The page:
15 silent signs of anxiety in children
Children don’t always openly tell you when they’re worrying about something. These signs may give parents a clue that they're experiencing anxiety.
Anxiety in children maybe difficult to notice. Most children don't often say when they are feeling anxiety or worrying about something. Most children can't find the words to describe how they are feeling so they just keep it to themselves. Here are the 15 silent signs of anxiety in children.
Many children love spending time on video games and different types of gadgets. But those experiencing anxiety may submerge themselves in gadgets more often. The excessive use of gadgets can often be a sign that a child is trying to escape difficult emotions. According to child psychologists, it's good to interact with the children as they use the gadgets. Playing a game together or asking questions about what they're watching can help parents find out more about how the child is feeling.
For fear of disappointing someone they care about, kids with anxiety tend to please everyone in their path. Child psychologists say that kids may always have a fear of rejection if they don't develop assertiveness and self-esteem skills at an early age. This is crucial and parents might need to take coaching classes to learn how to develop these skills.
Children with anxiety often tend to deal with their anxiety through physical rituals. These rituals are often excessive forms of hand washing, nail biting, scratching the scalp, chanting, shaky hands, and sweating. Teaching kids meditation, positive thinking patterns, and writing in a journal can help them cope with anxiety.
Major and sudden shifts in the child's nighttime ritual may be a way for a kid to cope up with anxiety. This may include walking often through the night, having trouble falling asleep or suddenly asking to sleep next to the parents. According to experts, involving the parents in the child's nighttime routine may help ease the kid's anxiety.
Kids who are usually social butterflies that suddenly prefer to be alone may be showing signs of anxiety and depression. Experts advise to explore ways to engage children on one-on-one with other children or siblings.
Parents often think children are just being picky eaters, but suddenly refusing their favorite food and having changes in eating patterns could be a sign of anxiety in children. For some children, undiagnosed sensory sensitivities may play a significant role in anxiety toward newly introduced foods. It’s important for parents to talk to their child’s pediatrician as soon as possible after noticing changes in eating patterns or increased food aversions to get their child the right help.
A once-independent child that suddenly wants increased alone time with a parent or becomes jealous of a sibling, could be showing signs of anxiety. If the children's secure attachment crosses the border to anxiety-driven attachment, parents should respond with consistent reassurance.
Kids are known for asking lots of questions. When the questions start to happen multiple times a day and shift to seeking reassurance from others, anxiety could be behind this excessive questioning. If there seems to be a lot of worry-based questioning coming from a child, parents should take it upon themselves to also ask questions without being intrusive. Parents should be ready to listen to all the kid's fears and help in whatever way they can.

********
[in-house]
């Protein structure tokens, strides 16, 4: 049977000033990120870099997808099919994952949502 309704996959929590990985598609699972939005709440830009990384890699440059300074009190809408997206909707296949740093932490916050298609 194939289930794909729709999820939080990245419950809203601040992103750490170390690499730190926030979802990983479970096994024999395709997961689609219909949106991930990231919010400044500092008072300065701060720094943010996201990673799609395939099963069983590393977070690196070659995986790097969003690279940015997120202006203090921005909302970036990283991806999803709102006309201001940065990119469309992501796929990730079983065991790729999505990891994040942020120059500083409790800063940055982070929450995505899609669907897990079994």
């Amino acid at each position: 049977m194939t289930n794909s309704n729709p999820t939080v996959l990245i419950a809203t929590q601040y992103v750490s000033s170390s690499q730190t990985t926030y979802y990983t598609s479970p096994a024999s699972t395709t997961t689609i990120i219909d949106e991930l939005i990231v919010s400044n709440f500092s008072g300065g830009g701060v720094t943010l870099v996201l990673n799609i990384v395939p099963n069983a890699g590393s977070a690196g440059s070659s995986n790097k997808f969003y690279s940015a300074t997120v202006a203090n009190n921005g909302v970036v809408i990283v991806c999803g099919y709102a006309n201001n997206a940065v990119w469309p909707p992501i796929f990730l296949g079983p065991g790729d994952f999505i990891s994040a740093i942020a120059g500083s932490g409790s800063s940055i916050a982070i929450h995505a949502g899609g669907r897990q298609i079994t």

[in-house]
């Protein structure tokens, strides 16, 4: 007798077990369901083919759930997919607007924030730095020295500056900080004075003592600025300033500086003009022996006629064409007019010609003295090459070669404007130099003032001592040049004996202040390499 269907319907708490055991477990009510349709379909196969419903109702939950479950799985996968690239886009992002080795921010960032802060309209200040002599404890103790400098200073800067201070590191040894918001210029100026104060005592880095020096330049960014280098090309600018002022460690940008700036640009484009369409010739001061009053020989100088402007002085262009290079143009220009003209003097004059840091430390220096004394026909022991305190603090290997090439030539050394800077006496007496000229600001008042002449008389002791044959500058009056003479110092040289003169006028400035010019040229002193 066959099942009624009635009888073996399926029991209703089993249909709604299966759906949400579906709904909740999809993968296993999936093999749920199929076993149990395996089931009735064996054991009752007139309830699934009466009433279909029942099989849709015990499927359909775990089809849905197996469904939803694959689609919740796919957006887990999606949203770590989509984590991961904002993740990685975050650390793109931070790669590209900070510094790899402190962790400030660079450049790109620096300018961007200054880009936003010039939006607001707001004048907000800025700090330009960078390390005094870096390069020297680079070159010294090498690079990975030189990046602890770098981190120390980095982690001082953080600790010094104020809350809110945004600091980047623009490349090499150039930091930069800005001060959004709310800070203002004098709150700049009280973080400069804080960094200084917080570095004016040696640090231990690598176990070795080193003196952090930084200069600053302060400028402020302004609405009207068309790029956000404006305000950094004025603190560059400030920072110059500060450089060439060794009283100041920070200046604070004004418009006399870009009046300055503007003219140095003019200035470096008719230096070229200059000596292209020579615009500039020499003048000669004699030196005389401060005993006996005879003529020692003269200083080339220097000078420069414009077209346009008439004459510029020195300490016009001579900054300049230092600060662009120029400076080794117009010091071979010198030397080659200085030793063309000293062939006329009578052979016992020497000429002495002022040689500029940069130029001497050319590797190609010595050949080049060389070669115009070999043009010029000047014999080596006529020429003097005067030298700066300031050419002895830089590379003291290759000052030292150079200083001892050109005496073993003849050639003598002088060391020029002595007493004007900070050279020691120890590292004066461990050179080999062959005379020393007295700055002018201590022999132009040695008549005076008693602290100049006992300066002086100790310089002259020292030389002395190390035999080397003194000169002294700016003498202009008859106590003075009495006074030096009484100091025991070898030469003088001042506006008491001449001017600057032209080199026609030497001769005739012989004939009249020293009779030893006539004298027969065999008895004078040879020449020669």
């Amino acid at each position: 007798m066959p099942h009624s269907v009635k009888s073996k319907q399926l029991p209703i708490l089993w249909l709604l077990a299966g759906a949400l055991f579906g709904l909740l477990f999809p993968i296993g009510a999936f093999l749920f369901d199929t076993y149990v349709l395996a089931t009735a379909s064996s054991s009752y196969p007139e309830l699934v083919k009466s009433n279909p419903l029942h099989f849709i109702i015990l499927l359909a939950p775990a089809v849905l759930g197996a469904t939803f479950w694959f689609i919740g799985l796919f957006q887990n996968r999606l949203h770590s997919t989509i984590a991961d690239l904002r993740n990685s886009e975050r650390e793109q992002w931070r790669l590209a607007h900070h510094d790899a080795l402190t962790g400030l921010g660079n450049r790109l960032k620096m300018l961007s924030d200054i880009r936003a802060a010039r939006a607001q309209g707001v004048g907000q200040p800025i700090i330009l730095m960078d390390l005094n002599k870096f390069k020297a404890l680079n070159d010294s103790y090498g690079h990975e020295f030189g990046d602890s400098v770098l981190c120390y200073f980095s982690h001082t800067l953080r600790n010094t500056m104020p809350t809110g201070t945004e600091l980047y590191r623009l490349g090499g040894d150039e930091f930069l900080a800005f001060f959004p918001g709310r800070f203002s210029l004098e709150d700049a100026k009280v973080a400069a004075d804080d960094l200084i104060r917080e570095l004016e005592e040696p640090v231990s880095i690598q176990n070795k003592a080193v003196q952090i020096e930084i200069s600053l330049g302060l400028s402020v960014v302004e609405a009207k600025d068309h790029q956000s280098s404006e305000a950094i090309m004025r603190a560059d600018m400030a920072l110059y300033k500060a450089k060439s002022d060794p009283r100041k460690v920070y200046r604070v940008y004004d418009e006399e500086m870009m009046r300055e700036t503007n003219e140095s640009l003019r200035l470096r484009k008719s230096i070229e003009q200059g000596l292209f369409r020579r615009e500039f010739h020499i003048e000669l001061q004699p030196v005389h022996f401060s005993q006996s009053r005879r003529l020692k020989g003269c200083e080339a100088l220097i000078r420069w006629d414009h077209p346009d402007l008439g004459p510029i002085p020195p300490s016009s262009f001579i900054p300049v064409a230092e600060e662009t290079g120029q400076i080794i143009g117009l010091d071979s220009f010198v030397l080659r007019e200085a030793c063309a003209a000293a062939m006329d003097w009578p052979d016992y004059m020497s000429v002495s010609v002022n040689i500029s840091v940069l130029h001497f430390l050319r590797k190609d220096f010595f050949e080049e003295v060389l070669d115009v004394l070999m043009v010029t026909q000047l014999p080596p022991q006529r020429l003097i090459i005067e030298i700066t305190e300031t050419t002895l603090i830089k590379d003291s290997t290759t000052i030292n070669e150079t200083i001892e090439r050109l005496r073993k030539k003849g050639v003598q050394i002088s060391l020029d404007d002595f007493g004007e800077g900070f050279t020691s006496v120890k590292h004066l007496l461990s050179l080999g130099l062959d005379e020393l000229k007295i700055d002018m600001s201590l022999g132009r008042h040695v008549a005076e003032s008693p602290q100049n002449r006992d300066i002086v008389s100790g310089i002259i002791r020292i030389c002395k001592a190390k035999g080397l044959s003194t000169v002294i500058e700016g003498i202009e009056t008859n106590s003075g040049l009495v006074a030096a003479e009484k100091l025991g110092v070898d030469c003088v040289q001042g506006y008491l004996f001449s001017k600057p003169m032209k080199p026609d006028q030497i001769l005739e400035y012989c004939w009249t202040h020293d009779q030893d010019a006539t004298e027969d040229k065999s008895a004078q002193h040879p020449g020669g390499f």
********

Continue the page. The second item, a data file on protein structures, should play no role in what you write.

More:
Anxiety in some children shows through aches and pains that aren't related to any medical condition. Parents maybe able to help by showing how to take regular breaths using the diaphragm rather than short rapid ones.
Chronically delaying tasks goes hand-in-hand with feelings of shame, guilt and anxiety. Children suffering from anxiety tend to put-off completing homework because they don't think they can do it correctly. Often, all a child needs is to know that someone cares enough to help them through a rough patch.
When a potty-trained child suddenly starts wetting the bed, getting constipated, or refusing the toilet, they could be suffering from anxiety. This behavior can be a subtle but common physical sign that a child is worrying about something. Parents shouldn’t criticize a child when this happens, but instead, offer a lending ear when he’s ready to talk.
It's great for kids to show dedication on an interest, but when this dedication shifts to perfectionism, it could be because of anxiety. When the kids fixate so much on getting something right that it affects sleeping patterns or willingness to participate in their favorite activities, it could be a problem. Helping the child see things from a new point of view could put things into perspective.
A child that start to skip after-school activities they once loved in favor of staying home where they feel secured and protected may be suffering from anxiety. These after-school activities are can significantly impact their development, self-esteem, social skills, school performance and more. It's important for parents to validate the children's concerns and negotiate a fair balance.
Becoming irritable, seemingly out of nowhere could be a child's way of displaying anxiety. Child psychologists advise that parents should have frequent talks with the child when these behavior changes occur and to ask specific questions about the child’s day and how they feel. Broad questions like "What's wrong?" or "What happened?" should be avoided.
One of the leading symptoms of anxiety is extreme fatigue. If a child comes home from school looking exhausted, even after having a complete night sleep, they could be suffering from anxiety. It's possible that going back to school after a long exciting summer is causing anxiety. Parents can help the child relax by practicing calming breathing techniques or some after-school yoga together.
Source: Reader's Digest